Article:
A year later, after both Tasker and Krogran were convicted and awaiting sentencing, the reverend’s secretary at his office received a call from a male claiming to be one of the UC detectives stating he had urgent business with the reverend and inquiring of his whereabouts and that of now 4-year old Angela. She thought the call was strange since our team had set up in advance a code-word introductory protocol should they need to reach either the reverend or his wife. The secretary notified the task force office.
My partner and I were working that day. The caller left his phone number. A controlled phone call was made later that day from task-force headquarters by the reverend’s wife, Julie, that was answered by a woman. Julie asked if the person who answered the phone was the detective’s wife identifying the detective by name. When the woman answered “yes” and asked for the reverend’s unlisted phone number, the reverend’s wife refused and said she’d have the reverend call back later.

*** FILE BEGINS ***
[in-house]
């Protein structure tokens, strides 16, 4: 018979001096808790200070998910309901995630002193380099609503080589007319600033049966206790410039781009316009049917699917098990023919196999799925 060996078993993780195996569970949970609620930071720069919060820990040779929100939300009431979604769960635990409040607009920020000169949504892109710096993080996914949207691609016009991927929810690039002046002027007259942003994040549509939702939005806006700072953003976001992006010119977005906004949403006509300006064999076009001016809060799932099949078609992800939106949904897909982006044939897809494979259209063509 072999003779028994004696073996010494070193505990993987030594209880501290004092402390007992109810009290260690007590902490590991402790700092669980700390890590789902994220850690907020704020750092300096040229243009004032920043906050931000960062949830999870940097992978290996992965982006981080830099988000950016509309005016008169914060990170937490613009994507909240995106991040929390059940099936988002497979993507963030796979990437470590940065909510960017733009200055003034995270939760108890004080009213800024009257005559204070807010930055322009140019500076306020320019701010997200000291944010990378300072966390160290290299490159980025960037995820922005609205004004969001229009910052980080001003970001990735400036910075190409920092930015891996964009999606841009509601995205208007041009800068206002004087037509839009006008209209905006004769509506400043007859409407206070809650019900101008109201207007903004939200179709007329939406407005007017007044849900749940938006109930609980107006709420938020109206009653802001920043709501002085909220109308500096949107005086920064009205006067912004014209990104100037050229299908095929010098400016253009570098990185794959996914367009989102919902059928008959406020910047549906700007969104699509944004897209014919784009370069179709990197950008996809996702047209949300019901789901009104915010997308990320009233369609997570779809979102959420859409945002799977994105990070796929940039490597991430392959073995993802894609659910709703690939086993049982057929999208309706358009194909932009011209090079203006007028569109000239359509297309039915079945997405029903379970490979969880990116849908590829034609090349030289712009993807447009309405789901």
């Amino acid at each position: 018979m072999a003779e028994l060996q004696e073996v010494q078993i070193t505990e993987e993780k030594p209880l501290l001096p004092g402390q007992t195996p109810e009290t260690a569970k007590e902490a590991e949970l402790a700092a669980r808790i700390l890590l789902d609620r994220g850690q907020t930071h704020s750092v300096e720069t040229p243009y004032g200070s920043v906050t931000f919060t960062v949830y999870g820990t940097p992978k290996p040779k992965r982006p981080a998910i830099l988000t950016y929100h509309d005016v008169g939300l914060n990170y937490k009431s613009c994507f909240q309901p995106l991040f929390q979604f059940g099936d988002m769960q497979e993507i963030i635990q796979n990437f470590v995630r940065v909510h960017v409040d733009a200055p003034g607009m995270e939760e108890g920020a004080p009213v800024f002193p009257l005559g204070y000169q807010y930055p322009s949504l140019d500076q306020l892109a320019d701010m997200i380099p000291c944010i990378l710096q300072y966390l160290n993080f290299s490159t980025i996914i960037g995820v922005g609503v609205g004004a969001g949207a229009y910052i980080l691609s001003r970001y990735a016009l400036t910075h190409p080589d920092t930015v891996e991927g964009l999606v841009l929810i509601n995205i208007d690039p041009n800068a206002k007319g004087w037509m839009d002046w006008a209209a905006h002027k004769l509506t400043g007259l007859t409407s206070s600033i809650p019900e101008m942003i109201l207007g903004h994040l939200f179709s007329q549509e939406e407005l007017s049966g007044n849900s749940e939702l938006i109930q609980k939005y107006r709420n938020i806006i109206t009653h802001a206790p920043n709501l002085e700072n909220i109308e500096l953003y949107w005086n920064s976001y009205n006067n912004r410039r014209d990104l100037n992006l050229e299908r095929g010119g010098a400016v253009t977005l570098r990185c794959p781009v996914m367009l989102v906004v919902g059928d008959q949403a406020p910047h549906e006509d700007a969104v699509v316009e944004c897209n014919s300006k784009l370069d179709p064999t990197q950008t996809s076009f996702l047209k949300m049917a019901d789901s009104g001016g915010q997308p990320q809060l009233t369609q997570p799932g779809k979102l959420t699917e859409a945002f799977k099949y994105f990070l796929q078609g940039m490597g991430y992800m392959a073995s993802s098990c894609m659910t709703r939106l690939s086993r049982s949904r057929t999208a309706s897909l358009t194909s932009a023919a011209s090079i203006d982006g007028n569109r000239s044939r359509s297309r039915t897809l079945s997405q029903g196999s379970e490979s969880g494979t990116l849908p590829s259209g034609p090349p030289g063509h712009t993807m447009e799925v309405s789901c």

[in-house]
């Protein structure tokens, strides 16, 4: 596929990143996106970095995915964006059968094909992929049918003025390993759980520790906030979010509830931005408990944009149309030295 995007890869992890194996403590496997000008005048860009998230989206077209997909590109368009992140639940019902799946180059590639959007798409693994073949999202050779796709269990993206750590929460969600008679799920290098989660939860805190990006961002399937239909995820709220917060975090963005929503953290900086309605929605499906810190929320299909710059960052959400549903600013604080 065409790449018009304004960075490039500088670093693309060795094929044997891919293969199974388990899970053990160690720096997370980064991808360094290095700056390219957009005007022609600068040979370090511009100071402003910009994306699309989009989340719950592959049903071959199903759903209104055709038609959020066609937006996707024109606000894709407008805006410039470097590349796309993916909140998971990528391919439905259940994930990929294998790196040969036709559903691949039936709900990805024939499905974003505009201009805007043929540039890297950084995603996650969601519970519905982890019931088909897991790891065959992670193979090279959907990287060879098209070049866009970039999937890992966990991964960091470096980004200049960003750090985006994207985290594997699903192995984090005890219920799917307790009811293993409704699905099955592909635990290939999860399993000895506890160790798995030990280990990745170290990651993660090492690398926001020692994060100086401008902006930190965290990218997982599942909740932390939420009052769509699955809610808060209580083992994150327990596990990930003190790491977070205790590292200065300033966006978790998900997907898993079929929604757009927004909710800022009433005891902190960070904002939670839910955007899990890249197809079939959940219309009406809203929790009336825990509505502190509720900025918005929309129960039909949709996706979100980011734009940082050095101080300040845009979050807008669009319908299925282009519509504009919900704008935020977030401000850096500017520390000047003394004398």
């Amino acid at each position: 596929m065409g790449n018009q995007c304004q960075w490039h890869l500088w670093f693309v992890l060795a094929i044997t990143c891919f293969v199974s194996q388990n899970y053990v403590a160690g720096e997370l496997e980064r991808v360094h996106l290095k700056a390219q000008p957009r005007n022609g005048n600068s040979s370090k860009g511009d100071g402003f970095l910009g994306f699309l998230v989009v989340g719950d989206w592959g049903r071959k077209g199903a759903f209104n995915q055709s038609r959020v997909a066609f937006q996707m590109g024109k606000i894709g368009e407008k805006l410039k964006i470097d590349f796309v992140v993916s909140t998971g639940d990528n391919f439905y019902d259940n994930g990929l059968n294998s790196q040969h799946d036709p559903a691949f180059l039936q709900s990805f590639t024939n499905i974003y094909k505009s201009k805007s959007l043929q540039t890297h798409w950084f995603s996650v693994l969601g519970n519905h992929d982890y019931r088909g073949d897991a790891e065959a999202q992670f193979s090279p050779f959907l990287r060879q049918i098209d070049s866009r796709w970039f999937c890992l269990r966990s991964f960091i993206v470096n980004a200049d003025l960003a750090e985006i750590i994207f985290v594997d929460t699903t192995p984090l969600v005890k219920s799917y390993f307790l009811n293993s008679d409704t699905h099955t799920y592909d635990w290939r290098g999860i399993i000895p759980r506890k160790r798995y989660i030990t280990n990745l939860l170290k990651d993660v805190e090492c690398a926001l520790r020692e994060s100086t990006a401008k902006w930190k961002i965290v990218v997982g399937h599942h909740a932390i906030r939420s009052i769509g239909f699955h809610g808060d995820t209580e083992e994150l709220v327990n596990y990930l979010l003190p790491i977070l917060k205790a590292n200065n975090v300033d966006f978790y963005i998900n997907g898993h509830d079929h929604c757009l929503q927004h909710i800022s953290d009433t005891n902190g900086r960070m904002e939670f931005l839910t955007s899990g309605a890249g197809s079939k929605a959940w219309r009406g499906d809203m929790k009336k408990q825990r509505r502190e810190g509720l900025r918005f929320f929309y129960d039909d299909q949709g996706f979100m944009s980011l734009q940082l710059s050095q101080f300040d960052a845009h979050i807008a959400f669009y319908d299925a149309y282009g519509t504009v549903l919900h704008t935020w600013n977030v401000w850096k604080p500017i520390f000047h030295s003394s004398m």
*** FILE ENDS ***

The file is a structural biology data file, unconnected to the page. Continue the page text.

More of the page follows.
Another call to that number was made about an hour later which was answered by the “detective” wherein the reverend’s wife stated that she and her husband had dinner reservations at a local restaurant, and if the detective wished, he could meet them there. With surveillance abound, the “detective” showed up with a female accomplice. Both were scooped up by my partner and me. The two were found to be Eliza Tasker’s mother, Arleen Tasker, age 38, and her boyfriend, Richard Dillen, age 32. Both were charged with criminal impersonation and harassment.
Eliza Tasker and Marshall Krogran were convicted of first-degree conspiracy to commit murder and criminal solicitation and were sentenced to 12- and 8-year sentences respectively. Arleen Tasker and Richard Dillen were also eventually convicted. Arleen received a one-year sentence and Dillen received one year of probation.
Several of my task force buds have died, the rest are retired, but this unique twist into the weird world of Murder for Hire lives on in the burnt-out mind of Dave Graziano, ad hoc hit man.